OPEN-ing the door to in-home emergency care

An innovative Queensland Health initiative has improved emergency care for older people living Residential Aged Care Facilities (RACF) in the Metro North Hospital and Health Service and has recently extended into community outreach.

Emergency physician and Clinical Director, Dr EJ Marsden said the Older Persons Emergency Network (OPEN) program and its forerunner, the Geriatric Emergency Department Intervention (GEDI), were proving highly successful in reducing patient stress.

Since inception, GEDI has been implemented in 17 EDs across Queensland. The initiative has received funding from the Emergency Medicine Foundation (EMF) to assess and quantify its impact. OPEN is based at Caboolture Hospital and provides outreach services across the Metro North region.

“The evaluative research we conducted found that when older adults presented to ED during the times the GEDI team was working, they were more likely to be discharged, and if admitted they spent on average 24 hours less in hospital and the costs of their care were reduced by up to 30 per cent,” Dr Marsden said.

“GEDI was based in the ED, and I realised there were patients who needed care but didn’t need to come to the ED and we could provide that by going to their homes. That’s how we developed outreach and the OPEN program.

“The EMF grant provided me with the clinician time to put a team together to investigate further and allowed us to do scale and spread.”

Dr Marsden says further EMF funding is enabling the team to evaluate OPEN provided in RACFs and has contributed to the establishment of new components including the fracture clinic, nurse practitioner services, nurses in the Queensland Ambulance Service (QAS) emergency services hub, and Aboriginal and Torres Strait Islander health care worker co-responder collaboration.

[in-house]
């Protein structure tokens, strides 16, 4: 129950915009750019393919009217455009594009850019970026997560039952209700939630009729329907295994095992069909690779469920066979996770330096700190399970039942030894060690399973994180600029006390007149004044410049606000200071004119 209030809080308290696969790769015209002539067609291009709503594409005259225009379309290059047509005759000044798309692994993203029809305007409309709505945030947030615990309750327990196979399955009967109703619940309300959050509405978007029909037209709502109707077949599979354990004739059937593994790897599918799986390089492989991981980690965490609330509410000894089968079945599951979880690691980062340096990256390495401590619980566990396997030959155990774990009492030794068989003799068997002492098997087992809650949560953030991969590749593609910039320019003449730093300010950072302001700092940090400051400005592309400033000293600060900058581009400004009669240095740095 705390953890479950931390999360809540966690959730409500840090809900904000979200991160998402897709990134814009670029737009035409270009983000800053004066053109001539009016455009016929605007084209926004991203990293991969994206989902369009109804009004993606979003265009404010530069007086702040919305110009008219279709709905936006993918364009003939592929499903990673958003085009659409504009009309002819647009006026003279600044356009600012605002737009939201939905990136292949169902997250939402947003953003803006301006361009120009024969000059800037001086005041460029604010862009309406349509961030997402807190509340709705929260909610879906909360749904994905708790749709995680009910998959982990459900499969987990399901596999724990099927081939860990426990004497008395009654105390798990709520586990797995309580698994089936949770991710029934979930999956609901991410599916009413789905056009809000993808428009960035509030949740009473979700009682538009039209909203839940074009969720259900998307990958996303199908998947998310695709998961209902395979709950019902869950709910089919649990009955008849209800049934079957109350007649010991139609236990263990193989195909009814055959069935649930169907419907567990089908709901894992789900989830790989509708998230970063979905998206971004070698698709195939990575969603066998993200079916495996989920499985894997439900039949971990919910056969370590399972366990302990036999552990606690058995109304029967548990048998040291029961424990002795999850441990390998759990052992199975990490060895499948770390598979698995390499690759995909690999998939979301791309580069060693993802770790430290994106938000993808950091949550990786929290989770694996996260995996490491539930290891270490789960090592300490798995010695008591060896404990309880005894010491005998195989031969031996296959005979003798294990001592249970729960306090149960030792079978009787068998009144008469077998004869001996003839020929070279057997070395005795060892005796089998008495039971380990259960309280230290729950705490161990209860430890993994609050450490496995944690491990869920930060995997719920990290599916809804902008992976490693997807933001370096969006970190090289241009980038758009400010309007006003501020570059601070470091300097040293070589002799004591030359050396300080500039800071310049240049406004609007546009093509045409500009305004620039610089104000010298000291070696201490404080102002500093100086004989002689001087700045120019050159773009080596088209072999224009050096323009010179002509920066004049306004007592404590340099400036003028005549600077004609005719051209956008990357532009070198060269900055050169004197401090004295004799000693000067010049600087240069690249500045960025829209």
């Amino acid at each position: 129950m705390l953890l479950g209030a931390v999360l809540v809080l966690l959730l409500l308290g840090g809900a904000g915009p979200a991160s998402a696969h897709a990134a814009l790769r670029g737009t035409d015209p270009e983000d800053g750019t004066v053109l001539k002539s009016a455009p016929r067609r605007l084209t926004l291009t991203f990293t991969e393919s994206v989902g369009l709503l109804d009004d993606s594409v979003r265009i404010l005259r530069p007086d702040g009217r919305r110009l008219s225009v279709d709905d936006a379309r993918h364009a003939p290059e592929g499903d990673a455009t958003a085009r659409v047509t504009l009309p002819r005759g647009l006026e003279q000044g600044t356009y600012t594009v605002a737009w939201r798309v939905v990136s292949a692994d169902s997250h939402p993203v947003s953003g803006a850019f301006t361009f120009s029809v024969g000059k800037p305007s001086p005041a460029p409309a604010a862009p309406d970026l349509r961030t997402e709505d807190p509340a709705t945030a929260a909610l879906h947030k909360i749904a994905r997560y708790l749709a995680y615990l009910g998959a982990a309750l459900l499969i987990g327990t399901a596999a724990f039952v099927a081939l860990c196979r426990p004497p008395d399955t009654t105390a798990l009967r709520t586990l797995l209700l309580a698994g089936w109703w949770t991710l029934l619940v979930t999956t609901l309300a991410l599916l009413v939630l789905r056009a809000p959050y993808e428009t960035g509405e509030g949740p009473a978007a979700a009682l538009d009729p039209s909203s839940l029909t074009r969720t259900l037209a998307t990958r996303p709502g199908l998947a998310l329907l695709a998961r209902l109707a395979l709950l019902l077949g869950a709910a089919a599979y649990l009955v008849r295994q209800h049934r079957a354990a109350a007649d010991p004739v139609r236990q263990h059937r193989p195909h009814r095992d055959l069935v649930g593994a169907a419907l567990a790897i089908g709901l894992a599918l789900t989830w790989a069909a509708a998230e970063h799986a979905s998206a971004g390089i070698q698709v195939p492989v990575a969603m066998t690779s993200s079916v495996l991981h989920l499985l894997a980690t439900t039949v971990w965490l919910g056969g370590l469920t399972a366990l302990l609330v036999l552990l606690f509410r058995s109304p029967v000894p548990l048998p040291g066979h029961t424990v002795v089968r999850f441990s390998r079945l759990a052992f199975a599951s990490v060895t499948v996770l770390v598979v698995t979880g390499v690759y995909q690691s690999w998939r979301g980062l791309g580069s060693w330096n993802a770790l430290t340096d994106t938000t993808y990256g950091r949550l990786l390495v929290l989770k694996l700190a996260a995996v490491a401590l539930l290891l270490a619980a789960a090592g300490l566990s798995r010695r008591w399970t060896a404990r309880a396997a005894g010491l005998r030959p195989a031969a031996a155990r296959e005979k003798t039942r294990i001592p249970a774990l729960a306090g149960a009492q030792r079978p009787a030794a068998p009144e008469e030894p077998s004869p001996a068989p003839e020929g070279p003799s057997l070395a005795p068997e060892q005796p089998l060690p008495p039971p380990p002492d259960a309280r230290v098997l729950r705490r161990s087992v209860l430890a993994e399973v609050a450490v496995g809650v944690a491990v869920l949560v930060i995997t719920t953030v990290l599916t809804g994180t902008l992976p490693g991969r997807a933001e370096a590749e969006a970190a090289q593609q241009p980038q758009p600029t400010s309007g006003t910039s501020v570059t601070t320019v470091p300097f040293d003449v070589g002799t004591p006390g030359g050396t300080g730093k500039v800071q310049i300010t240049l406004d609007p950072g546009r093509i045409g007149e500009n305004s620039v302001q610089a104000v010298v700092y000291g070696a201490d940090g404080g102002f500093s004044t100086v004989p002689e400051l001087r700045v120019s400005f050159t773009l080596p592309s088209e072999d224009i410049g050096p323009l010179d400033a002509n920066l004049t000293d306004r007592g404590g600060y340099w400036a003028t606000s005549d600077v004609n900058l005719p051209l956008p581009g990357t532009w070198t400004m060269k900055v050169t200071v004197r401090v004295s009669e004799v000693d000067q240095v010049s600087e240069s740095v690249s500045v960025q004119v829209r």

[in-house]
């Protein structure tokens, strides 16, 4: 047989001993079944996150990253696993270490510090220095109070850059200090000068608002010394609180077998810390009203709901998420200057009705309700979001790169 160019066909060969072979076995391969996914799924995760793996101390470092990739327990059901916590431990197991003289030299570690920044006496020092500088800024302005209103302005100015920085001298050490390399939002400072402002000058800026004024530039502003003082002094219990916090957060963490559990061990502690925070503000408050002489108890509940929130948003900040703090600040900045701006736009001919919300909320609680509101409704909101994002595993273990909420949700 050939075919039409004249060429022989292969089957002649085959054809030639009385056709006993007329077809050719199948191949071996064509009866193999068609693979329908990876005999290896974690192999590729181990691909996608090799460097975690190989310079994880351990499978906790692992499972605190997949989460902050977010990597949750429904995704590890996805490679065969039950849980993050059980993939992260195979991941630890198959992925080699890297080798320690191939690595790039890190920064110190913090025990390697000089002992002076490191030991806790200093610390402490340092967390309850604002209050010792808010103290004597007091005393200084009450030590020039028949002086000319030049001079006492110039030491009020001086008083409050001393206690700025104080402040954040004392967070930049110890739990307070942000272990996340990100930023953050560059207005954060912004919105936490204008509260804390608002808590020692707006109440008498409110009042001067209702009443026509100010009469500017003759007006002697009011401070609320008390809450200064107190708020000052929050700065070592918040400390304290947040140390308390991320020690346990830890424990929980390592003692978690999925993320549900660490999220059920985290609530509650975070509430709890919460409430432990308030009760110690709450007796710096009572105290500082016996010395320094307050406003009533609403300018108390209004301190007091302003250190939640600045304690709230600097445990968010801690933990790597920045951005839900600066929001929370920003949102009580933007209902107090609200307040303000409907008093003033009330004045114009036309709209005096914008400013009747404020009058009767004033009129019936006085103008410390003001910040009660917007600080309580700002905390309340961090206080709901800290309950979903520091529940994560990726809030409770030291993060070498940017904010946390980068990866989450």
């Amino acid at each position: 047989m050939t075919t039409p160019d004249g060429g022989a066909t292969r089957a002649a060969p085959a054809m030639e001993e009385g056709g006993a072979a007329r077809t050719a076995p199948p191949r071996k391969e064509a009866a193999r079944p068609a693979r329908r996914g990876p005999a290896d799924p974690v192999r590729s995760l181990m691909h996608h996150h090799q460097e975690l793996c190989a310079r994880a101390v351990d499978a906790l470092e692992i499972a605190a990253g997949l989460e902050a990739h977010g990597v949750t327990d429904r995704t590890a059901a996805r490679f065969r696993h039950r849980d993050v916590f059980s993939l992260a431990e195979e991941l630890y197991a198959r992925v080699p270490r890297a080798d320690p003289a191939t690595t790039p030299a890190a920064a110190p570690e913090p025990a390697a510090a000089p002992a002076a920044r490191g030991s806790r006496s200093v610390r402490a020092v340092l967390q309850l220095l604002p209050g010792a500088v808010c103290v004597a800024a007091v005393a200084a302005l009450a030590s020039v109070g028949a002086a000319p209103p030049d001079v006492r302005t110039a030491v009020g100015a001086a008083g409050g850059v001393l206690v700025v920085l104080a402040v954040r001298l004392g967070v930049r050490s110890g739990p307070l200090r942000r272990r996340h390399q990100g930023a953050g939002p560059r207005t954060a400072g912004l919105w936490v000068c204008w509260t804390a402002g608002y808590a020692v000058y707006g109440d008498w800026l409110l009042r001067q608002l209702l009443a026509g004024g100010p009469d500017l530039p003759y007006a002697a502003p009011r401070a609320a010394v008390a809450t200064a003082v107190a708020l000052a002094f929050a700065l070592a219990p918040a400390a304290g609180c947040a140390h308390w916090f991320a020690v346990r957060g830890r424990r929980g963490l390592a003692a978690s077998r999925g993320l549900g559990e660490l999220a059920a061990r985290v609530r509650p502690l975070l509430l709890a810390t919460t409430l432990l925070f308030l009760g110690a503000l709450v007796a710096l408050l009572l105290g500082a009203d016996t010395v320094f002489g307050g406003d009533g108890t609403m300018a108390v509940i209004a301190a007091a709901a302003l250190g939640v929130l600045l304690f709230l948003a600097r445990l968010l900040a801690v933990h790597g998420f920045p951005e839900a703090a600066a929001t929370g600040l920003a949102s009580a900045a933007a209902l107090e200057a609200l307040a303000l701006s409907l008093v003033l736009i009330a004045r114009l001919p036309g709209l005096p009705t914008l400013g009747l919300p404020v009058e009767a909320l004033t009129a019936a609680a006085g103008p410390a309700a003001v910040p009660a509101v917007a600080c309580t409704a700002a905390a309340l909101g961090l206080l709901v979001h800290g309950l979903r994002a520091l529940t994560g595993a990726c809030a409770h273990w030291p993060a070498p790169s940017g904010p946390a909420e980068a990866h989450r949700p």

She said the service benefitted both patients and the healthcare system, allowing older people to avoid emergency departments and reducing the burden on over-subscribed EDs and hospital resources for long-stay patients.

“Patients and families have also been providing us with feedback on the outreach program and they can’t be more grateful.

“There has been a lot of discussion about how distressing it is to move an older person from the safe, warm environment of their home and bringing them into the ED with the lights, the sirens, the noise. We’re really thankful to EMF for this opportunity.”

New research focus on older people

Research involving healthcare for older people in Australia has traditionally focused on aged care facilities, Dr Marsden says.

“There isn’t a lot of other research being done in the area of community outreach and going to people in their homes, but I know of some in the UK and we’re hoping to collaborate with the researchers.”

The OPEN team works closely with the QAS and has Clinical Nurse Consultants based at the emergency call centre hub. Cases suitable for home visits are identified and ‘mobile emergency departments’ in the form of a doctor or nurse practitioner and a vehicle equipped with a range of observational, diagnostic equipment as well as wound, suturing and plastering supplies are dispatched.

Acute illness and injuries such as fall-related trauma and end of life cares can be treated by the mobile ED staff. More serious conditions like compound fractures and sepsis requiring transport to hospital are treated by QAS paramedics.

Nurse practitioner, Michelle Afflick said OPEN’s multidisciplinary team was a major contributor to the success of the program in providing excellence in patient care.

“For patients attending the fracture clinic, co-morbidities mean several clinicians are involved in care, including the geriatrician and the clinical pharmacists who look at all the medications and see what can be prescribed and look at risk versus benefit,” Ms Afflick said.

“With older people we’re focused on fall mitigation and some groups of medications can contribute to falls so we want to wean them out if they’re not required.”